Facility to Recycle Glass for Use in Knauf Inuslation Products

Veolia to Build £10m High Grade Glass Recycling Plant in St Helens, UK

Veolia has teamed up with UK mineral wool insulation manufacturer, Knauf Insulation, in a long term contract to supply high quality recycled glass from packaging in St. Helens, Merseyside.

From

Veolia has teamed up with UK mineral wool insulation manufacturer, Knauf Insulation, in a long term contract to supply high quality recycled glass from packaging in St. Helens, Merseyside.

The deal will see the construction of a state-of-the-art glass cullet processing facility next to Knauf’s manufacturing plant. The facility will be constructed and operated by Veolia on land owned by Knauf Insulation.

The facility will take glass from Veolia’s wide portfolio and process it to a ‘furnace-ready’ quality. It will provide Knauf Insulation with a stable supply of high quality recycled glass from packaging, which is a key raw material used to manufacture energy saving insulation products.
The new facility will dry and refine tens of thousands of tonnes of glass into a ‘furnace ready cullet’, a recycled standard of glass that has been cleaned and crushed into small fragments. The cullet is then fed into a furnace where it is melted and spun into glass mineral wool in order to manufacture energy saving insulation products.

This end-to-end process supports the strategies of both companies in regards to sustainability, recycling and preserving scarce raw materials. The facility will be built by the end of this year.

According to Veolia this ‘furnace ready’ recycled glass produces less CO2 and replaces the need to use virgin raw materials from quarries.

Furthermore, the process itself is said to use less energy than traditional methods of manufacturing mineral wool insulation, with the associated energy saving generated from recycling a single glass bottle equal to powering a 100-watt light bulb for almost an hour.

“This venture with Knauf Insulation provides a closed loop solution for glass packaging from our Material Recovery Facilities,” explained Estelle Brachlianoff, senior executive vice-president at Veolia UK & Ireland. 

“This will save raw materials, lessen energy demand, cut CO2 emissions and reduce the amount of materials going to landfill,” she continued. “It is set to be the first of its kind in the UK and represents a significant investment in circular thinking, new technology and jobs and will ensure we keep the highest quality of glass in circulation.”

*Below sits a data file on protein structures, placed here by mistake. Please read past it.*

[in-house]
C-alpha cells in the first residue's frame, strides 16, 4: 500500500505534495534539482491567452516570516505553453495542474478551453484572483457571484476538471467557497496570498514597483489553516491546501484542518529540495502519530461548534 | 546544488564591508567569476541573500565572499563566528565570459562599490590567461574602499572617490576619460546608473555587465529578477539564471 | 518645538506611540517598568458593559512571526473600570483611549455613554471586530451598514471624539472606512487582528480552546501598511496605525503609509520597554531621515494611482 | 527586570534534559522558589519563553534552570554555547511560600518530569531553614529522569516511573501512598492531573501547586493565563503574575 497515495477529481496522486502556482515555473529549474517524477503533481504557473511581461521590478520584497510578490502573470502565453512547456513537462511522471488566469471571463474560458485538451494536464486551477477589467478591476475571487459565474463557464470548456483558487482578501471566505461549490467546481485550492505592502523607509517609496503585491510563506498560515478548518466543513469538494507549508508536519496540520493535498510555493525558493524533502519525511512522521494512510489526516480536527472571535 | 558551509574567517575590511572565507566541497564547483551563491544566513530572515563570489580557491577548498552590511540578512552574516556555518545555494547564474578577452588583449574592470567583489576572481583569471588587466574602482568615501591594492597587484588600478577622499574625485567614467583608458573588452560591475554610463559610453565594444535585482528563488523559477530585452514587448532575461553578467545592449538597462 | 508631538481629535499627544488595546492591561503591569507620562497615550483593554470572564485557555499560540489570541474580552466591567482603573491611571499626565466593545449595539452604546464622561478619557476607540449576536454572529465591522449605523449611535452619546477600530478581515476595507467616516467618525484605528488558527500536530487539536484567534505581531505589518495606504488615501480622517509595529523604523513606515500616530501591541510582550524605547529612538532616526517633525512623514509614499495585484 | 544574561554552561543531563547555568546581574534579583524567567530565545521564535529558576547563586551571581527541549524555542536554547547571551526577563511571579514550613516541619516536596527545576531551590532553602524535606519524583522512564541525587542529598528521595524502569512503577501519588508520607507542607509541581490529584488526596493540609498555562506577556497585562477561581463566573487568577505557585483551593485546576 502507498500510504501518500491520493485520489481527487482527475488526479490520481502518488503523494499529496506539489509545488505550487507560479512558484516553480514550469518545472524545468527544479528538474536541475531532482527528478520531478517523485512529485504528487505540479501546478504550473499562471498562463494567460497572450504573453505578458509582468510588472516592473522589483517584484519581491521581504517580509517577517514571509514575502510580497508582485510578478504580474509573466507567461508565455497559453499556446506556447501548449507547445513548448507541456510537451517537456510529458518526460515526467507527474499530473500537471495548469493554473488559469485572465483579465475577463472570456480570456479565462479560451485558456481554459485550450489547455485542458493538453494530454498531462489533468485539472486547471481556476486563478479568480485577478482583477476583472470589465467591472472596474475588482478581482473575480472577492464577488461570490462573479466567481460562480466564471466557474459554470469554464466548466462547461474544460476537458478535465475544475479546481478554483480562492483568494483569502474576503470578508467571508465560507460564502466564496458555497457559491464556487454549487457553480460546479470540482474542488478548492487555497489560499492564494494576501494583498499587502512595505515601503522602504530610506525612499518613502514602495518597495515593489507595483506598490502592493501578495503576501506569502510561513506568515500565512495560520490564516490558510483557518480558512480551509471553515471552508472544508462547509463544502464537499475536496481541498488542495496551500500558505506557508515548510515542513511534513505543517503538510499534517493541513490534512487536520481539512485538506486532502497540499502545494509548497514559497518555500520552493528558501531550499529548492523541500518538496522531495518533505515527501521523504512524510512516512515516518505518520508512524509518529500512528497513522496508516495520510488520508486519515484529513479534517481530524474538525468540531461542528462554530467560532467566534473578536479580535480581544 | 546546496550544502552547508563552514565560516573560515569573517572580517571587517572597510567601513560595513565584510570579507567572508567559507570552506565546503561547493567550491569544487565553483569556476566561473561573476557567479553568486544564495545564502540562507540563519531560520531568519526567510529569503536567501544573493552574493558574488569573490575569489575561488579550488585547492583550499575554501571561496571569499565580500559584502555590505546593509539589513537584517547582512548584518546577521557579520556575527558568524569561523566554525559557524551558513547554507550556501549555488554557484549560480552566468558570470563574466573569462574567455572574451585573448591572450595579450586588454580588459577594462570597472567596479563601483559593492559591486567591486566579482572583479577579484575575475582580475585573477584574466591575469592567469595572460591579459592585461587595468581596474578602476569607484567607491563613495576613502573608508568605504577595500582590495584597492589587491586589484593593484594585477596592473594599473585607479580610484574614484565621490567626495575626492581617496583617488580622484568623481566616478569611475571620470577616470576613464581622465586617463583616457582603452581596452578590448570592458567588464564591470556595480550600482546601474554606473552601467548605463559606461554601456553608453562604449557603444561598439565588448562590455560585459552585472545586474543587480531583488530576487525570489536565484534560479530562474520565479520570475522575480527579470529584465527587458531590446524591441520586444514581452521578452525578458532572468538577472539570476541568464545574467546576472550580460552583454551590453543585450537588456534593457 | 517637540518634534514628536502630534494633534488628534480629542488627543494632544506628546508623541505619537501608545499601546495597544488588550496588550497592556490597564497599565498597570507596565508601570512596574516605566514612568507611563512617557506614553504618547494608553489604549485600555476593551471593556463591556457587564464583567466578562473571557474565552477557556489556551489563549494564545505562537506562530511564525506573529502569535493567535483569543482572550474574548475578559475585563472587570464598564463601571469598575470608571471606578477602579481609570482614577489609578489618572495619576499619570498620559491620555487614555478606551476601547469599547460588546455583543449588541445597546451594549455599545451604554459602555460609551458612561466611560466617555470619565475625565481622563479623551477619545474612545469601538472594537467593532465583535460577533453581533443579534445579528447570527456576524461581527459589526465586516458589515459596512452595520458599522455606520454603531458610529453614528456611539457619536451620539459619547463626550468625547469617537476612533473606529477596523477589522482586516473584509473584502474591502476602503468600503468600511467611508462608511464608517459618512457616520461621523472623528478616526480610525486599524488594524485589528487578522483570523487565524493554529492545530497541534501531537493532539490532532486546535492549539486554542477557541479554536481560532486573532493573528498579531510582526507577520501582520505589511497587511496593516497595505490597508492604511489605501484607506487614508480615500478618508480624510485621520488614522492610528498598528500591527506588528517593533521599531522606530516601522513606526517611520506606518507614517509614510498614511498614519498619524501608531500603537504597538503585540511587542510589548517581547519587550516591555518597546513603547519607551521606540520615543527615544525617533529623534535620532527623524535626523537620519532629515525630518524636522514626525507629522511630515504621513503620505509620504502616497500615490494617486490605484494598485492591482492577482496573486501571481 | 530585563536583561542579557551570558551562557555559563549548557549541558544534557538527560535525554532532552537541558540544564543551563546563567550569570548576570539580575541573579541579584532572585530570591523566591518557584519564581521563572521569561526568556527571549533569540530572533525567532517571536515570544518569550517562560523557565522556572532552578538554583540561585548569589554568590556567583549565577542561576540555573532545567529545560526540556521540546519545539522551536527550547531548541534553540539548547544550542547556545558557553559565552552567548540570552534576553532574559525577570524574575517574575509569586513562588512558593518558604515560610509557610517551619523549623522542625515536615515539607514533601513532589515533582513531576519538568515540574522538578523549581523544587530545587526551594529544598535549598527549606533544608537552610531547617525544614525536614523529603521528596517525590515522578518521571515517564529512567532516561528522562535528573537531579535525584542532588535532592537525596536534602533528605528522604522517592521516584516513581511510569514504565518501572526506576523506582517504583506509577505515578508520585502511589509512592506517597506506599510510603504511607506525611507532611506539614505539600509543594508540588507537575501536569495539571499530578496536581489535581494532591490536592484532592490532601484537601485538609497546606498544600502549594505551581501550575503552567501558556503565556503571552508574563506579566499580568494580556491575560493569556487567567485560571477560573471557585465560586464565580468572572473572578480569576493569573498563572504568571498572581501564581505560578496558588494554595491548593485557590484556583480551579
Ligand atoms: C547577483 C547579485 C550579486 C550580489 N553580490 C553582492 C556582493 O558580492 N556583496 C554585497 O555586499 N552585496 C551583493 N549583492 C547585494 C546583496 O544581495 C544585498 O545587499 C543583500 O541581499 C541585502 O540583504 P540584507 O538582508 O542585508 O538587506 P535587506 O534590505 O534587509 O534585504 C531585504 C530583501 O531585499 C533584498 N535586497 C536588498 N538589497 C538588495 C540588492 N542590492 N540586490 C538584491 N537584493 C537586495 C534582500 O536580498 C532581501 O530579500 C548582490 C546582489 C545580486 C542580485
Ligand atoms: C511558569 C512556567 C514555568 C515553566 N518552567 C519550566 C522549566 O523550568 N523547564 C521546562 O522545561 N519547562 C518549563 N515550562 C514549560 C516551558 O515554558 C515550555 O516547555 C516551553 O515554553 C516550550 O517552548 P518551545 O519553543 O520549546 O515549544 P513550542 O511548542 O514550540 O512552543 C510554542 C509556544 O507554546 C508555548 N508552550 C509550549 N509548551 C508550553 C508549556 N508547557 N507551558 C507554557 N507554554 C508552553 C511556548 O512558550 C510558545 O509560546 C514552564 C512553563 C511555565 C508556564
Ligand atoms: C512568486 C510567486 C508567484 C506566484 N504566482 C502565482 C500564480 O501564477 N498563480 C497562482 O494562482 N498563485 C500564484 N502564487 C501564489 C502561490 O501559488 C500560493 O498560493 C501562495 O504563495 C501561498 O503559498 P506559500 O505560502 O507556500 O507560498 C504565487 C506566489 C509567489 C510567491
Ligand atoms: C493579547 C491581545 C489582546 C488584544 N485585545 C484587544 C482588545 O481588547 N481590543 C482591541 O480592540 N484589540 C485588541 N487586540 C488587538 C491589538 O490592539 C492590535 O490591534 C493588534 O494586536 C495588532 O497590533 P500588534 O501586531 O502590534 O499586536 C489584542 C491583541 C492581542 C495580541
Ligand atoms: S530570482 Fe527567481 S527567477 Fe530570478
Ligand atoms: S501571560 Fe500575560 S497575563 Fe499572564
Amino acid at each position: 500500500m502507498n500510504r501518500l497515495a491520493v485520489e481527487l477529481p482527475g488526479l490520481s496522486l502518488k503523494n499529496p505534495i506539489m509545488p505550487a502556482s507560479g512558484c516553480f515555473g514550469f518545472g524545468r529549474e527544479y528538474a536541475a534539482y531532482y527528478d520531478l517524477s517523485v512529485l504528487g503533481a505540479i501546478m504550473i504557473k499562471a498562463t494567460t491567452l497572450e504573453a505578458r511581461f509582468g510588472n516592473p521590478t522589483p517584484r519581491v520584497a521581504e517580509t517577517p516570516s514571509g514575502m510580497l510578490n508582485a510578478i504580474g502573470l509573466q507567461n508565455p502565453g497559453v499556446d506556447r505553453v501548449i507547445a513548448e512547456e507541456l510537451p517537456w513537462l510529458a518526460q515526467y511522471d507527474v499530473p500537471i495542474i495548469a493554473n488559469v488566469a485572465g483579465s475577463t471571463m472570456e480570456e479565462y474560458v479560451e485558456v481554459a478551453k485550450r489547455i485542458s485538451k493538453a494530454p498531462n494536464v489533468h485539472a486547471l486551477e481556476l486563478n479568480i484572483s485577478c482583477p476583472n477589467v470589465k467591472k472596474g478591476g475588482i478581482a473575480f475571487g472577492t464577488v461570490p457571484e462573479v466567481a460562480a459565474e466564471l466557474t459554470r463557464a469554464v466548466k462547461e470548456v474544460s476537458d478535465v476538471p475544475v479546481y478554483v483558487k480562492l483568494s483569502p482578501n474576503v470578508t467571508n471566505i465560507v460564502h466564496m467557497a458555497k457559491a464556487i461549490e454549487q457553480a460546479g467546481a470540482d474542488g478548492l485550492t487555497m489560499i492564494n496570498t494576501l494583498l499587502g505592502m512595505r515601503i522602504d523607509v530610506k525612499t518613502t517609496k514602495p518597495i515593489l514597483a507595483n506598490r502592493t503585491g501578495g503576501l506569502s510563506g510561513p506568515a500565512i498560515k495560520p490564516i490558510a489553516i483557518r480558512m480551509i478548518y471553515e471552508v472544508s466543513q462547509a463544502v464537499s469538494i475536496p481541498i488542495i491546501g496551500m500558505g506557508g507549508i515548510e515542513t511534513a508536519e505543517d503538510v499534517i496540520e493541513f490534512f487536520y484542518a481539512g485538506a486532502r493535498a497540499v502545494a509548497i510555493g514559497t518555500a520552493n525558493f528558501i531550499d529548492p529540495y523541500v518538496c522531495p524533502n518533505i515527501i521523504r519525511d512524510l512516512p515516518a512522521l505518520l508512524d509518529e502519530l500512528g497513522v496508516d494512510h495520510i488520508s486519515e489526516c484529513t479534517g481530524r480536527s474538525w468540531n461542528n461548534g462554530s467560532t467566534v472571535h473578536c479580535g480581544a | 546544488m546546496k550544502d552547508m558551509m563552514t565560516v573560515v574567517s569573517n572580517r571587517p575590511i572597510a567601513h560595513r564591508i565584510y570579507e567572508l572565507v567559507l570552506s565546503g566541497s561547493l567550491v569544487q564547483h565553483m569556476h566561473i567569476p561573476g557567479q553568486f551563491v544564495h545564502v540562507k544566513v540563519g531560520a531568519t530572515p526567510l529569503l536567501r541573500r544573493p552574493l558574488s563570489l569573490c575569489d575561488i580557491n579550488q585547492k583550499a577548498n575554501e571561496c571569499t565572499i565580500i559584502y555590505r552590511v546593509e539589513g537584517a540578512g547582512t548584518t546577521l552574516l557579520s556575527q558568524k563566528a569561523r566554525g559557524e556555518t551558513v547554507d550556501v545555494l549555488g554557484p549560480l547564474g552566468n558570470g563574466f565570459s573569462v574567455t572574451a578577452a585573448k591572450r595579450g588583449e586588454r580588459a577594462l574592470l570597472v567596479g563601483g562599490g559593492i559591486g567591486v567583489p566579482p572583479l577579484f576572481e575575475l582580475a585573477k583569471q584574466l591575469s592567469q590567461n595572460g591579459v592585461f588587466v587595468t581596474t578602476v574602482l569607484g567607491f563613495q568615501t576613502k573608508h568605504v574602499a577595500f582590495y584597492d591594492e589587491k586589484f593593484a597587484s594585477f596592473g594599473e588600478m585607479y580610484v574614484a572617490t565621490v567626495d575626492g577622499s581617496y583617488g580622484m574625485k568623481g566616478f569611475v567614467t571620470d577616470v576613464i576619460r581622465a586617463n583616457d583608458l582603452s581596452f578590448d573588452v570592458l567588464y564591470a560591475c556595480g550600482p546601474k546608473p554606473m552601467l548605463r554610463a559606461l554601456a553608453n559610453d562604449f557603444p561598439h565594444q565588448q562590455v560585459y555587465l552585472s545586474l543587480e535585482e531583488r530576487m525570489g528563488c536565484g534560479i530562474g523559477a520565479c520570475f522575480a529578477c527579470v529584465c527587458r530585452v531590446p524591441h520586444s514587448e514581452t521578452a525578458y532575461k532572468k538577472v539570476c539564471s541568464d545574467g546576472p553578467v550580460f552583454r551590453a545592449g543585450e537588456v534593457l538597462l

John Sinfield, Managing Director at Knauf Insulation Northern Europe, adds: “We are delighted to be working with Veolia on this project, which perfectly aligns our goals for sustainability and the circular economy. Given recent shortages impacting the construction sector, our customers can be reassured that we are working proactively upstream to further enhance the security of our supply. The construction of the new facility should also help grow the local economy through the creation of new jobs and the use of local firms to carry out the relevant construction work”. 
The £10m investment by Veolia is expected to create 18 permanent jobs in St Helens and will provide Knauf Insulation with a stable supply of high quality recycled glass.

Read More
Circular Economy Report: £4bn Potential Value for Three Industries in UK Alone
Some 13 million tonnes of materials, worth around £4 billion per year, could be recycled, reused or remanufactured from the manufacturing, pharmaceutical and chemical and food sectors in the UK alone, according to a new report from environmental services firm, Veolia

Veolia Acquires Closed Loops Plastic Recycling Assets in East London
Veolia UK, has acquired the manufacturing assets of East London plastic bottle recycling firm, Closed Loop Recycling, in Dagenham, East London.

Veolia Joins New Plastics Economy Initiative as Core Partner
Veolia has joined the New Plastics Economy initiative, which is led by the Ellen MacArthur Foundation – a three year initiative to build momentum towards a sustainable plastics system.